Less than half of Europeans trust in food, says new study

Posted: 23 May 2024 | | No comments yet

The latest EIT Food Trust Report has found that declining trust in food is likely to be the reason behind consumers making less healthy and sustainable food choices.

Less than half of Europeans trust in food, says new study

A new study of 19,642 consumers across 18 countries has revealed that fewer consumers report making healthy and sustainable food choices, against a backdrop of declining trust in the food sector.

The latest EIT Food Trust Report, now in its sixth year, shows that less than half (45%) of Europeans say that they have trust in food, related to the taste, safety, health, authenticity and sustainability of our food system.

The report was developed by the EIT Food Consumer Observatory, which drives transformation to a healthier, more sustainable and more resilient food system by providing consumer insights and guidance. EIT Food is supported by the European Institute of Innovation and Technology (EIT), a body of the European Union (EU), and the study was conducted by a consortium of pan-European academic partners.

The study showed that, while consumers are mostly confident that the food that they eat is safe (53%), they are more sceptical about its sustainability and healthiness. Only a third (36%) of consumers believe that the food they eat is sustainable, while less than half (44%) believe it is healthy.

This scepticism around sustainability may be driving a decline in motivations for consumers to actively try and lead a sustainable lifestyle. In 2020, nearly eight in 10 consumers (78%) reported that they intended to live a sustainable lifestyle, but that has since dropped steadily to 71%.

When it comes to food choices, this is even lower – with less than half of consumers (49%) reporting that they take the environmental impact of their diet into account when choosing what to eat. This is compared to 51% in 2020 and 2021, and 48% in 2022.

Consumers’ intentions to eat healthily has also been declining for the past few years – with 56% of consumers now reporting that they try and eat healthily, compared to 60% in 2020 and 2021.

The study also indicates that this scepticism and distrust applies to food innovation – as only a third of consumers (34%) say that they are open to new food products. Younger consumers, however, are much more open to food innovation, with 44% of 18- to 34-year-olds reporting that they are open to new food products, compared to just 24% in the 55+ age group. This demonstrates that the next generation may be much more willing to embrace new food products that are designed to contribute to healthier and more sustainable diets.

The report also demonstrates a decline in consumer trust in the overall food sector, in terms of the competency, openness and care of food sector actors, such as farmers, manufacturers, authorities, restaurants and retailers.

Farmers remain the most trusted group in the food sector, with 65% of consumers expressing trust in this group. However, this represents a slight drop from the previous year (67%), driven by a decline in beliefs about the competence of farmers. Two thirds (67%) of consumers now believe that farmers are doing a good job, down from 69% in 2023 – however, this still represents the highest score of any food sector group. Farmers also received the highest scores of any group for being open (54%) and demonstrating that they care about consumers and act in the public interest (53%).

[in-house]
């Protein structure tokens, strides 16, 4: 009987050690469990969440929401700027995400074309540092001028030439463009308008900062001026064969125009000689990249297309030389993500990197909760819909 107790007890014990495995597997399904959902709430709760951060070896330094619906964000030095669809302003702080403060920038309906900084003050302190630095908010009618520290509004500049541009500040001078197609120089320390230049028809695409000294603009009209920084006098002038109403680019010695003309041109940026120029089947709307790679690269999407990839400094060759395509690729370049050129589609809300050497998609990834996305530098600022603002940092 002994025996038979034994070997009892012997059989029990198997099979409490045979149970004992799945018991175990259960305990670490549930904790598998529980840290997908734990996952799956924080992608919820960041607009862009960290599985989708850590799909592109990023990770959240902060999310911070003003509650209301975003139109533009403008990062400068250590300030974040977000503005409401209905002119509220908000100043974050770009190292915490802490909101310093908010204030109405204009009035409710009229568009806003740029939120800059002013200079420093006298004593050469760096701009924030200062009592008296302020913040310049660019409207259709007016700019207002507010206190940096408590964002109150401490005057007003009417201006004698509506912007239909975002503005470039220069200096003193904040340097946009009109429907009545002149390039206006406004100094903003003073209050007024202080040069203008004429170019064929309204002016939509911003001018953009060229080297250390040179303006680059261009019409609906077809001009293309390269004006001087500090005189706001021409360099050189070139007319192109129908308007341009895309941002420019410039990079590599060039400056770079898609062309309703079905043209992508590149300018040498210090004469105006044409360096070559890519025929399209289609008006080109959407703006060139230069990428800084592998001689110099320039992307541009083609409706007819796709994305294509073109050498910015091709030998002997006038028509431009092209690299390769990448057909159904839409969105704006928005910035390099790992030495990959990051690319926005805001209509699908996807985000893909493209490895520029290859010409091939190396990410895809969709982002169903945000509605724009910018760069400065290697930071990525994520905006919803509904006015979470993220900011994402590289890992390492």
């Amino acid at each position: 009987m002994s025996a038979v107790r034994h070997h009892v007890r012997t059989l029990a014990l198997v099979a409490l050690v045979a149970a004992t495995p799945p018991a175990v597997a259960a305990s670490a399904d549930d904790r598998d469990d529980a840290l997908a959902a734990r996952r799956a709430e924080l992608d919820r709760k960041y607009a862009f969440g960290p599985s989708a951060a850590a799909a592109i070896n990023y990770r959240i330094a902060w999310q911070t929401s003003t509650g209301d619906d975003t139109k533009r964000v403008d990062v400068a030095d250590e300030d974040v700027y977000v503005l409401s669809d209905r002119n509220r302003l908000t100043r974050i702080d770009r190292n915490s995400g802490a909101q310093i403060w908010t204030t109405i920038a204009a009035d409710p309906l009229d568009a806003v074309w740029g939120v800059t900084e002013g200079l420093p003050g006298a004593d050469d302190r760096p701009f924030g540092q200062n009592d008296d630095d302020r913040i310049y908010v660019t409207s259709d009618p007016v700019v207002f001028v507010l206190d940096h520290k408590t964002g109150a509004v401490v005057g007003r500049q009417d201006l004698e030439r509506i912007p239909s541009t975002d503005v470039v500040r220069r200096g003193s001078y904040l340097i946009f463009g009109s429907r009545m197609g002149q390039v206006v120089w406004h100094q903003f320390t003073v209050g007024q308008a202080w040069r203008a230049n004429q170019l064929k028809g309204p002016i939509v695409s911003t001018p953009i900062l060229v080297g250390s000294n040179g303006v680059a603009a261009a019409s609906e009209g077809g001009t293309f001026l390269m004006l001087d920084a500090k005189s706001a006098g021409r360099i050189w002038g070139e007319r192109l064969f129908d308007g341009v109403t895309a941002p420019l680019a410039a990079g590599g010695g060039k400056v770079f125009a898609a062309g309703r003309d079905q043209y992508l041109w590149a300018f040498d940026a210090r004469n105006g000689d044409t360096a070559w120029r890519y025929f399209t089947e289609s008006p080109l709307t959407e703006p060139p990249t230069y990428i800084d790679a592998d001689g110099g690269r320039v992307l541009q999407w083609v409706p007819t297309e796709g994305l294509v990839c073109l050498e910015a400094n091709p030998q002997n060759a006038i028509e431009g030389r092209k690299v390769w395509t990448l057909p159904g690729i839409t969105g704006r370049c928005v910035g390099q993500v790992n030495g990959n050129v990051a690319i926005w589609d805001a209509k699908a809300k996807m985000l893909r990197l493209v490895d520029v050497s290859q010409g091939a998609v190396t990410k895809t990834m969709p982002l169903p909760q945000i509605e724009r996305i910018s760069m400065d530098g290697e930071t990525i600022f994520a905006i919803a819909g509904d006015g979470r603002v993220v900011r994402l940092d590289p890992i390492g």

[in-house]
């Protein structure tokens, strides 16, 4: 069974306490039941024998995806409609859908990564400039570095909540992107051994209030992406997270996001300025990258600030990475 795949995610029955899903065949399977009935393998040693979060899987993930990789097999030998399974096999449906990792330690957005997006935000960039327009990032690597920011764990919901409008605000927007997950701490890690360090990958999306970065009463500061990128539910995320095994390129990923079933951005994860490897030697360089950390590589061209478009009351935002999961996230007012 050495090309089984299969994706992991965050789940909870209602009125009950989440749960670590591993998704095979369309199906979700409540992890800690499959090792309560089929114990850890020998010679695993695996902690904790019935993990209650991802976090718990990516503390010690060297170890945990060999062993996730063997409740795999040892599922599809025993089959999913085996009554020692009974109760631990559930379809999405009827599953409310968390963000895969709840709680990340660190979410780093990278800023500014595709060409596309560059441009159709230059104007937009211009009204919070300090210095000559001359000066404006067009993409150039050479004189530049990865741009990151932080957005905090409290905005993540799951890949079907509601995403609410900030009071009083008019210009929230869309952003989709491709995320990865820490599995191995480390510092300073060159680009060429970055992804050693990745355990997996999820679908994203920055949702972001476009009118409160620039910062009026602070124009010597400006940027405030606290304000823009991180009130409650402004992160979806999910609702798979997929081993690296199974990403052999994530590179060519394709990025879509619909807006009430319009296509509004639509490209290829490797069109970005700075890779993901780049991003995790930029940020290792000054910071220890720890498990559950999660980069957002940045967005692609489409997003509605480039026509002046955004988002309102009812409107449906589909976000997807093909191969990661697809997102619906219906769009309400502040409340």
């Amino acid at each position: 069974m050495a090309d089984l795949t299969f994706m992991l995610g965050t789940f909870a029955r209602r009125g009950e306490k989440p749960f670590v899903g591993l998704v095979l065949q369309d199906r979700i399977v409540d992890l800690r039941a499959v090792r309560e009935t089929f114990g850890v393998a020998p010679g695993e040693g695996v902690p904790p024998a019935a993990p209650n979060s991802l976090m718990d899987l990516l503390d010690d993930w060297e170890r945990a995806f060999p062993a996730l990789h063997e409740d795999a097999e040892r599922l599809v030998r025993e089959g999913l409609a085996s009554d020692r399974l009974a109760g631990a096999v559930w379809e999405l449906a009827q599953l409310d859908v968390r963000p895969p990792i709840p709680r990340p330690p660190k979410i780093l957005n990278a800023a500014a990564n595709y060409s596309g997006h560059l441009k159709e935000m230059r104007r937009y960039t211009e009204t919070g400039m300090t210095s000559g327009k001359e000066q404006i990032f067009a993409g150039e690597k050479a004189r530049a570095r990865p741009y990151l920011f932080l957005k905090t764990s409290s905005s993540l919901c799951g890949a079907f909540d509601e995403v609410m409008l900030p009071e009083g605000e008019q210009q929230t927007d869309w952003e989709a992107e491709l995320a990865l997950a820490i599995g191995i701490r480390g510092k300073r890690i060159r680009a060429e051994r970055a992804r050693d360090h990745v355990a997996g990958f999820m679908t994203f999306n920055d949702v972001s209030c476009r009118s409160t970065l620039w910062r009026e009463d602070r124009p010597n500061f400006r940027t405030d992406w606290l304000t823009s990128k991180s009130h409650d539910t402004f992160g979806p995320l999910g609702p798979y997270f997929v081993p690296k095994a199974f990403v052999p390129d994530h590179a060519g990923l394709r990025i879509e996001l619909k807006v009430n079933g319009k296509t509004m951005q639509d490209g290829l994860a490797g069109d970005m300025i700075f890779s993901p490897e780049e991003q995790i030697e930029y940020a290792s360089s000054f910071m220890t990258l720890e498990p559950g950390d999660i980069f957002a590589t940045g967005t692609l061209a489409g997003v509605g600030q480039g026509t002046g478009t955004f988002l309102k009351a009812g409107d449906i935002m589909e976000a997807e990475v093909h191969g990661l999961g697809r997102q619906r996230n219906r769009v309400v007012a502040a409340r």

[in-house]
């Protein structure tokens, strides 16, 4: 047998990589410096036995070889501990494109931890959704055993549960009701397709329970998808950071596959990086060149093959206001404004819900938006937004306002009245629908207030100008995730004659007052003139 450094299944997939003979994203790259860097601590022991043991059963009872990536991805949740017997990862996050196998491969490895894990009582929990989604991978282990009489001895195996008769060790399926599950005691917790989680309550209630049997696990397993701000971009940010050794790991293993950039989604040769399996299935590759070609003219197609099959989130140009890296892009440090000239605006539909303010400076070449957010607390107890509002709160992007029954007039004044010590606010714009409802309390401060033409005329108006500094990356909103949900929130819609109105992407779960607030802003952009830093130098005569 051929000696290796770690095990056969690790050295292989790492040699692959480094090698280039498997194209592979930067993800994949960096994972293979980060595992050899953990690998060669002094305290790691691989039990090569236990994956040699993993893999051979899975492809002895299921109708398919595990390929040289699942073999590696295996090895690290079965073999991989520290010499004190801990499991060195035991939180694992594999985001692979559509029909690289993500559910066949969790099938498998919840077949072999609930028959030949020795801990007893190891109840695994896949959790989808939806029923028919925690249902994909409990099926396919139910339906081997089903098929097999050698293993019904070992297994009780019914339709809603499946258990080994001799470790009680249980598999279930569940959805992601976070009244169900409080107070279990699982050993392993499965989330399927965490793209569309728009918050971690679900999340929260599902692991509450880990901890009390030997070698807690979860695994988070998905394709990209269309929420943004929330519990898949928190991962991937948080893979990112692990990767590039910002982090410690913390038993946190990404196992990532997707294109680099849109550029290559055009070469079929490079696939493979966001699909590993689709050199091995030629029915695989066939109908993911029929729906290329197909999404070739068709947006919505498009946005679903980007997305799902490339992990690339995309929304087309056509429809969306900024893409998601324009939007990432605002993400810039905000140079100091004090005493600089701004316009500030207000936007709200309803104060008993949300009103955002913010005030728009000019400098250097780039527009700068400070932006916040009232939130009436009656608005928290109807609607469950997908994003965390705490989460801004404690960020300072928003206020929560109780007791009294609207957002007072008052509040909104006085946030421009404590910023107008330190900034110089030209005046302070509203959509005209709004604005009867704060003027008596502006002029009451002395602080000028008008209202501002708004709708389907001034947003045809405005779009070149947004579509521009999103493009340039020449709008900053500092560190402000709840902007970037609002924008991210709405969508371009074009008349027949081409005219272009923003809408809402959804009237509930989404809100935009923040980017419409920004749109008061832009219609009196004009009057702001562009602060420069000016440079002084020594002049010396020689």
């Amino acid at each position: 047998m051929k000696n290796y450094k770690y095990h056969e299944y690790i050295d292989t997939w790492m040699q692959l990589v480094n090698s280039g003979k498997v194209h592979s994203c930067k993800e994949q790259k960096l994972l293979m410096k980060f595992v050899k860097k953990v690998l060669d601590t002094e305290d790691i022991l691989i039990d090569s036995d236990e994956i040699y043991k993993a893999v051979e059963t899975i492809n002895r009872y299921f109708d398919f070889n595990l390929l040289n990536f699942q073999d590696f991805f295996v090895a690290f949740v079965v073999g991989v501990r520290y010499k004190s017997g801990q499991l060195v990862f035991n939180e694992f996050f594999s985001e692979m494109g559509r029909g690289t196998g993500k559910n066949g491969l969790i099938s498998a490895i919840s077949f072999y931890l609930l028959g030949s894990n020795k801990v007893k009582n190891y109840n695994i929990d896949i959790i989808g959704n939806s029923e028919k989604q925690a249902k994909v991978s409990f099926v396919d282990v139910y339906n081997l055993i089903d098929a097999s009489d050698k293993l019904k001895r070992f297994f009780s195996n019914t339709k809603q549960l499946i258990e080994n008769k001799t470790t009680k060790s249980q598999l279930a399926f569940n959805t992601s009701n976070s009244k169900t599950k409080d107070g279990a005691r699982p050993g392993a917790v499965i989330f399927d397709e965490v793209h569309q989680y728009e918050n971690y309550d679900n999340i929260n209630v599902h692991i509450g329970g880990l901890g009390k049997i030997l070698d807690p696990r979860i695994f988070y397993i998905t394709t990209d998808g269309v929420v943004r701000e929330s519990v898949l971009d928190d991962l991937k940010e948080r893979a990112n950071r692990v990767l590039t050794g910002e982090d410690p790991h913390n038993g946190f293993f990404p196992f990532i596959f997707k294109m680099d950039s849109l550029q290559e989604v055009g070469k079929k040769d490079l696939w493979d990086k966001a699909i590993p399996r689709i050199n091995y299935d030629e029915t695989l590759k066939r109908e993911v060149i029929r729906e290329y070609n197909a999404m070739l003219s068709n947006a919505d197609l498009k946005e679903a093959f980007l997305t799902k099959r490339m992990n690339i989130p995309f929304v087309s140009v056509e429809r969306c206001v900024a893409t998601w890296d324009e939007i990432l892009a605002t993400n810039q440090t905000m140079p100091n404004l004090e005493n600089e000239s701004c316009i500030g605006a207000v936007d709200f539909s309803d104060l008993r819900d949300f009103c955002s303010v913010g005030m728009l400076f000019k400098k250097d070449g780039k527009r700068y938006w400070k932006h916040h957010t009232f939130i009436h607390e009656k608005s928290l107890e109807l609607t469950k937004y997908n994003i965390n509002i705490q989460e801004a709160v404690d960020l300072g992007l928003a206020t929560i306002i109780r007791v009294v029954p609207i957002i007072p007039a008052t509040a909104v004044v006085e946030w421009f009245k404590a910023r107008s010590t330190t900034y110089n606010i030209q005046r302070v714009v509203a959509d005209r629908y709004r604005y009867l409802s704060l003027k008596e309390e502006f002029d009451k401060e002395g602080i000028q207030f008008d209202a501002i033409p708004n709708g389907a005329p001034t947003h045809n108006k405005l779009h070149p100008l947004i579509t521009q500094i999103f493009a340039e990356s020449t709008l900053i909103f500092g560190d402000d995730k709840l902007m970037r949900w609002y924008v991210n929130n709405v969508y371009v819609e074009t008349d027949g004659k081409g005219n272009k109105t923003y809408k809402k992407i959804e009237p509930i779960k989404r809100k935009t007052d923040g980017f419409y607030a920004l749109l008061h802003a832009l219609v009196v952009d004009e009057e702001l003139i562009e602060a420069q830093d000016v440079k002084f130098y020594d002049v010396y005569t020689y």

Retailers are the second most trusted group, with half (50%) of consumers reporting that they trust retailers – a drop from 52% in 2022.

Restaurants and caterers were scored at 48%, down from 49% in 2023. While over half of consumers agreed that restaurants and catering are doing a good job (54%), consumers did not rate them as highly on their demonstrations of caring about the public (44%) or their openness in preparing and selling food (39%).

Less than one in two, meanwhile, trust food manufacturers or authorities (government agencies at both national and EU levels). The report shows that just 46% and 45% of consumers state that they trust food manufacturers and authorities respectively – down from 48% in 2021 – while 27% and 32% respectively actively mistrust them.

What’s more, only four in 10 (38%) of consumers believe that food manufacturers care about people’s concerns, while just 37% feel that they are open and honest about how they prepare and sell food.

This was much the case for perceptions about authorities, too, with just over a third of consumers believing that authorities care about and listen to what ordinary people think about food (38%), or that they are sufficiently open about how they regulate food production (37%).

“The food sector has faced unprecedented challenges in recent years, and will continue to do so as climate change takes its toll on food production. Now, more than ever, we need partnership between the food sector and Europe’s citizens if we are to create a healthier and more sustainable food system for everyone. To achieve this, we need to understand and work with consumers to foster trust and engagement in embracing food innovations and making conscious choices about what to eat,” said Sofia Kuhn, Director of Public Insights and Engagement at EIT Food.

“Consumers need to be able to trust that the food they eat is both good for them, and good for the planet. If we are to support people to make long-term changes to how they eat, we need the food sector to work with consumers to provide better information, options and access for diets that are healthy, nutritious and sustainable – while being affordable and inclusive for everyone,” said Klaus G. Grunert, Professor of Marketing at Aarhus University and Lead of the EIT Food Consumer Observatory.